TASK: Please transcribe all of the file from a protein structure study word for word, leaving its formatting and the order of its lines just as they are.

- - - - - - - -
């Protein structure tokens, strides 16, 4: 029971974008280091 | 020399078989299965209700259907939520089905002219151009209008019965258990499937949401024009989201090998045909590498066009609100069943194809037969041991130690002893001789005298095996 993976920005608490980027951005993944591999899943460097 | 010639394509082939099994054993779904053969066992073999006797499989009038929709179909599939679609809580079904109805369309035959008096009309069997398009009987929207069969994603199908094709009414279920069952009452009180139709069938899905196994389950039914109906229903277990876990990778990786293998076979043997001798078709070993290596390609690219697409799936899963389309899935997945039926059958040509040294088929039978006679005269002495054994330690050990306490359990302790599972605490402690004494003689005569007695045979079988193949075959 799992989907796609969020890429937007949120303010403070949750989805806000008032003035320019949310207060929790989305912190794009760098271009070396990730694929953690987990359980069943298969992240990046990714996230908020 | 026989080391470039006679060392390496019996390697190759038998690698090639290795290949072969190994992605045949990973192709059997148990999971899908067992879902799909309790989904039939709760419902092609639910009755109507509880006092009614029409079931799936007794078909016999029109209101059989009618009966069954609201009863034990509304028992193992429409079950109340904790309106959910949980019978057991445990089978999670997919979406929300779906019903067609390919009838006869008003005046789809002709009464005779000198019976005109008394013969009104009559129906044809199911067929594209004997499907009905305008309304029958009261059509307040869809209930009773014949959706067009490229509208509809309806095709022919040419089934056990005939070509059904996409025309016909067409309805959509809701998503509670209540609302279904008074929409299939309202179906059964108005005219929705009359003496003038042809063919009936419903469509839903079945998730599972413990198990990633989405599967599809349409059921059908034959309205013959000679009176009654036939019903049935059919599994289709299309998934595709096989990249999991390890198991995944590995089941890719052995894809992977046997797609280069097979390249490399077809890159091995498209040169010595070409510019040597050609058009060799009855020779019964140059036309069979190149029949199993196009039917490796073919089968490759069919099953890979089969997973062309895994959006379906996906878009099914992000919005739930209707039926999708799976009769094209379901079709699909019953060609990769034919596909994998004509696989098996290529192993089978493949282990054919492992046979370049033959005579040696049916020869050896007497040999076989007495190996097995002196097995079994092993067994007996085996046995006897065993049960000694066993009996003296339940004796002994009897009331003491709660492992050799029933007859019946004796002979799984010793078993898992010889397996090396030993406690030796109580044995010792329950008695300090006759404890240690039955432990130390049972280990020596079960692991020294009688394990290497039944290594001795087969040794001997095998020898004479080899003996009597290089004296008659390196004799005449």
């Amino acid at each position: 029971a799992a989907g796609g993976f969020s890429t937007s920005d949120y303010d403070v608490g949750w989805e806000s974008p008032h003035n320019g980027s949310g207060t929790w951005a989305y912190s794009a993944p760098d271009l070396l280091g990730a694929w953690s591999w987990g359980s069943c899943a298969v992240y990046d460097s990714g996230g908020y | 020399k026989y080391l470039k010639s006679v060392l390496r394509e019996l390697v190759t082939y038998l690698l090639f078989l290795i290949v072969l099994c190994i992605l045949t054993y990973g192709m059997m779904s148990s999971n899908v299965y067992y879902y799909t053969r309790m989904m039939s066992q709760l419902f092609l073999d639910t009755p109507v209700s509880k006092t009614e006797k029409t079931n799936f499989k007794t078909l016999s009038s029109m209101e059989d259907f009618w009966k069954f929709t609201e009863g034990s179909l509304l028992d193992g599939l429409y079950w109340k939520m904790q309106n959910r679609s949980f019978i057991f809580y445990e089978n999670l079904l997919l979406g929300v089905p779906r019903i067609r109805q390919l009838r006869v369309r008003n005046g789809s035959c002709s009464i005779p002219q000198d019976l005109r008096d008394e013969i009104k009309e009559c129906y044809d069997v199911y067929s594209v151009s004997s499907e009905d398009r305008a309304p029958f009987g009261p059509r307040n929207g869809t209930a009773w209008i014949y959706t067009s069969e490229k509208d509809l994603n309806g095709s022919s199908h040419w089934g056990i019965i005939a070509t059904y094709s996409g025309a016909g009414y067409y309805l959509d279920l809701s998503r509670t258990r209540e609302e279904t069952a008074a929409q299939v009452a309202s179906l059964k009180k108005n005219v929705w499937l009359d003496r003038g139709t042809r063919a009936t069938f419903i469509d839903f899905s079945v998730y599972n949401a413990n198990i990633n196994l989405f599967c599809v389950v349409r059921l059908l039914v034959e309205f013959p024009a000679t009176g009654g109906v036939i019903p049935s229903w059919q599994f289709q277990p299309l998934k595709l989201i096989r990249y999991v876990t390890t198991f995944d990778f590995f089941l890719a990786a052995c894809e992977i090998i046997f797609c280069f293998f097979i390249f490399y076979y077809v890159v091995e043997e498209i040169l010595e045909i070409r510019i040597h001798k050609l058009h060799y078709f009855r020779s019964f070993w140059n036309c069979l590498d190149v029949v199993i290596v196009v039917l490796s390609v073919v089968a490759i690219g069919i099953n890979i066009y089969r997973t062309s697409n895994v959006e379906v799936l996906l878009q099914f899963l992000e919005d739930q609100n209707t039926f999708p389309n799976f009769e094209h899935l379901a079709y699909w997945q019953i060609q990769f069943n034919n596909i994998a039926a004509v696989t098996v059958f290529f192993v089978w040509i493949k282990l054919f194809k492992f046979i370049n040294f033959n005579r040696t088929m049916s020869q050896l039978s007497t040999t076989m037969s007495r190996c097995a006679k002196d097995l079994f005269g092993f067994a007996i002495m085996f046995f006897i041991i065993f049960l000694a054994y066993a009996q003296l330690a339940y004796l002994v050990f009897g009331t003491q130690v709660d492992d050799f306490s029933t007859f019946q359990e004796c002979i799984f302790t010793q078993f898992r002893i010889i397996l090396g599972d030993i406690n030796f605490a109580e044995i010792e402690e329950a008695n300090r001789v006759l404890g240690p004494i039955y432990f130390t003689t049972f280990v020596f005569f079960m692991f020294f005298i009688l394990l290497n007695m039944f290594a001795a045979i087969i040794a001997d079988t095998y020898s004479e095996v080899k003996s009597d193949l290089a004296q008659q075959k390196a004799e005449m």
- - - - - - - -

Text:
């Protein structure tokens, strides 16, 4: 029971974008280091 | 020399078989299965209700259907939520089905002219151009209008019965258990499937949401024009989201090998045909590498066009609100069943194809037969041991130690002893001789005298095996 993976920005608490980027951005993944591999899943460097 | 010639394509082939099994054993779904053969066992073999006797499989009038929709179909599939679609809580079904109805369309035959008096009309069997398009009987929207069969994603199908094709009414279920069952009452009180139709069938899905196994389950039914109906229903277990876990990778990786293998076979043997001798078709070993290596390609690219697409799936899963389309899935997945039926059958040509040294088929039978006679005269002495054994330690050990306490359990302790599972605490402690004494003689005569007695045979079988193949075959 799992989907796609969020890429937007949120303010403070949750989805806000008032003035320019949310207060929790989305912190794009760098271009070396990730694929953690987990359980069943298969992240990046990714996230908020 | 026989080391470039006679060392390496019996390697190759038998690698090639290795290949072969190994992605045949990973192709059997148990999971899908067992879902799909309790989904039939709760419902092609639910009755109507509880006092009614029409079931799936007794078909016999029109209101059989009618009966069954609201009863034990509304028992193992429409079950109340904790309106959910949980019978057991445990089978999670997919979406929300779906019903067609390919009838006869008003005046789809002709009464005779000198019976005109008394013969009104009559129906044809199911067929594209004997499907009905305008309304029958009261059509307040869809209930009773014949959706067009490229509208509809309806095709022919040419089934056990005939070509059904996409025309016909067409309805959509809701998503509670209540609302279904008074929409299939309202179906059964108005005219929705009359003496003038042809063919009936419903469509839903079945998730599972413990198990990633989405599967599809349409059921059908034959309205013959000679009176009654036939019903049935059919599994289709299309998934595709096989990249999991390890198991995944590995089941890719052995894809992977046997797609280069097979390249490399077809890159091995498209040169010595070409510019040597050609058009060799009855020779019964140059036309069979190149029949199993196009039917490796073919089968490759069919099953890979089969997973062309895994959006379906996906878009099914992000919005739930209707039926999708799976009769094209379901079709699909019953060609990769034919596909994998004509696989098996290529192993089978493949282990054919492992046979370049033959005579040696049916020869050896007497040999076989007495190996097995002196097995079994092993067994007996085996046995006897065993049960000694066993009996003296339940004796002994009897009331003491709660492992050799029933007859019946004796002979799984010793078993898992010889397996090396030993406690030796109580044995010792329950008695300090006759404890240690039955432990130390049972280990020596079960692991020294009688394990290497039944290594001795087969040794001997095998020898004479080899003996009597290089004296008659390196004799005449």
């Amino acid at each position: 029971a799992a989907g796609g993976f969020s890429t937007s920005d949120y303010d403070v608490g949750w989805e806000s974008p008032h003035n320019g980027s949310g207060t929790w951005a989305y912190s794009a993944p760098d271009l070396l280091g990730a694929w953690s591999w987990g359980s069943c899943a298969v992240y990046d460097s990714g996230g908020y | 020399k026989y080391l470039k010639s006679v060392l390496r394509e019996l390697v190759t082939y038998l690698l090639f078989l290795i290949v072969l099994c190994i992605l045949t054993y990973g192709m059997m779904s148990s999971n899908v299965y067992y879902y799909t053969r309790m989904m039939s066992q709760l419902f092609l073999d639910t009755p109507v209700s509880k006092t009614e006797k029409t079931n799936f499989k007794t078909l016999s009038s029109m209101e059989d259907f009618w009966k069954f929709t609201e009863g034990s179909l509304l028992d193992g599939l429409y079950w109340k939520m904790q309106n959910r679609s949980f019978i057991f809580y445990e089978n999670l079904l997919l979406g929300v089905p779906r019903i067609r109805q390919l009838r006869v369309r008003n005046g789809s035959c002709s009464i005779p002219q000198d019976l005109r008096d008394e013969i009104k009309e009559c129906y044809d069997v199911y067929s594209v151009s004997s499907e009905d398009r305008a309304p029958f009987g009261p059509r307040n929207g869809t209930a009773w209008i014949y959706t067009s069969e490229k509208d509809l994603n309806g095709s022919s199908h040419w089934g056990i019965i005939a070509t059904y094709s996409g025309a016909g009414y067409y309805l959509d279920l809701s998503r509670t258990r209540e609302e279904t069952a008074a929409q299939v009452a309202s179906l059964k009180k108005n005219v929705w499937l009359d003496r003038g139709t042809r063919a009936t069938f419903i469509d839903f899905s079945v998730y599972n949401a413990n198990i990633n196994l989405f599967c599809v389950v349409r059921l059908l039914v034959e309205f013959p024009a000679t009176g009654g109906v036939i019903p049935s229903w059919q599994f289709q277990p299309l998934k595709l989201i096989r990249y999991v876990t390890t198991f995944d990778f590995f089941l890719a990786a052995c894809e992977i090998i046997f797609c280069f293998f097979i390249f490399y076979y077809v890159v091995e043997e498209i040169l010595e045909i070409r510019i040597h001798k050609l058009h060799y078709f009855r020779s019964f070993w140059n036309c069979l590498d190149v029949v199993i290596v196009v039917l490796s390609v073919v089968a490759i690219g069919i099953n890979i066009y089969r997973t062309s697409n895994v959006e379906v799936l996906l878009q099914f899963l992000e919005d739930q609100n209707t039926f999708p389309n799976f009769e094209h899935l379901a079709y699909w997945q019953i060609q990769f069943n034919n596909i994998a039926a004509v696989t098996v059958f290529f192993v089978w040509i493949k282990l054919f194809k492992f046979i370049n040294f033959n005579r040696t088929m049916s020869q050896l039978s007497t040999t076989m037969s007495r190996c097995a006679k002196d097995l079994f005269g092993f067994a007996i002495m085996f046995f006897i041991i065993f049960l000694a054994y066993a009996q003296l330690a339940y004796l002994v050990f009897g009331t003491q130690v709660d492992d050799f306490s029933t007859f019946q359990e004796c002979i799984f302790t010793q078993f898992r002893i010889i397996l090396g599972d030993i406690n030796f605490a109580e044995i010792e402690e329950a008695n300090r001789v006759l404890g240690p004494i039955y432990f130390t003689t049972f280990v020596f005569f079960m692991f020294f005298i009688l394990l290497n007695m039944f290594a001795a045979i087969i040794a001997d079988t095998y020898s004479e095996v080899k003996s009597d193949l290089a004296q008659q075959k390196a004799e005449m």